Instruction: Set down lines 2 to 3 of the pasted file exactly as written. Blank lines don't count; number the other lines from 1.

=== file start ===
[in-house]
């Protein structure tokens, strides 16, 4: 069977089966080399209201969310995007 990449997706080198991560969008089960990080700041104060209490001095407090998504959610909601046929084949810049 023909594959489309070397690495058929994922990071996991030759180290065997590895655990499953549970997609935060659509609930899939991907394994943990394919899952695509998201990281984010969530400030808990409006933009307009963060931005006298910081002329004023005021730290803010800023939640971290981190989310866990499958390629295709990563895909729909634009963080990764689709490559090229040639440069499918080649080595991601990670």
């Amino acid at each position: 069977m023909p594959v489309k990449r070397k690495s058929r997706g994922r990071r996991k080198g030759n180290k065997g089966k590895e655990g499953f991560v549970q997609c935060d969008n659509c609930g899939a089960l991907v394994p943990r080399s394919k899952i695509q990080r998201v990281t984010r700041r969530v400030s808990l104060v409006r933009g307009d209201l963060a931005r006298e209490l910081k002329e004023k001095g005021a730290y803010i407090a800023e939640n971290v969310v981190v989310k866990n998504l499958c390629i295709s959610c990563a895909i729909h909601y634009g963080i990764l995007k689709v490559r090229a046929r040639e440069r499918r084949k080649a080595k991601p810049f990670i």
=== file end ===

């Protein structure tokens, strides 16, 4: 069977089966080399209201969310995007 990449997706080198991560969008089960990080700041104060209490001095407090998504959610909601046929084949810049 023909594959489309070397690495058929994922990071996991030759180290065997590895655990499953549970997609935060659509609930899939991907394994943990394919899952695509998201990281984010969530400030808990409006933009307009963060931005006298910081002329004023005021730290803010800023939640971290981190989310866990499958390629295709990563895909729909634009963080990764689709490559090229040639440069499918080649080595991601990670």
């Amino acid at each position: 069977m023909p594959v489309k990449r070397k690495s058929r997706g994922r990071r996991k080198g030759n180290k065997g089966k590895e655990g499953f991560v549970q997609c935060d969008n659509c609930g899939a089960l991907v394994p943990r080399s394919k899952i695509q990080r998201v990281t984010r700041r969530v400030s808990l104060v409006r933009g307009d209201l963060a931005r006298e209490l910081k002329e004023k001095g005021a730290y803010i407090a800023e939640n971290v969310v981190v989310k866990n998504l499958c390629i295709s959610c990563a895909i729909h909601y634009g963080i990764l995007k689709v490559r090229a046929r040639e440069r499918r084949k080649a080595k991601p810049f990670i």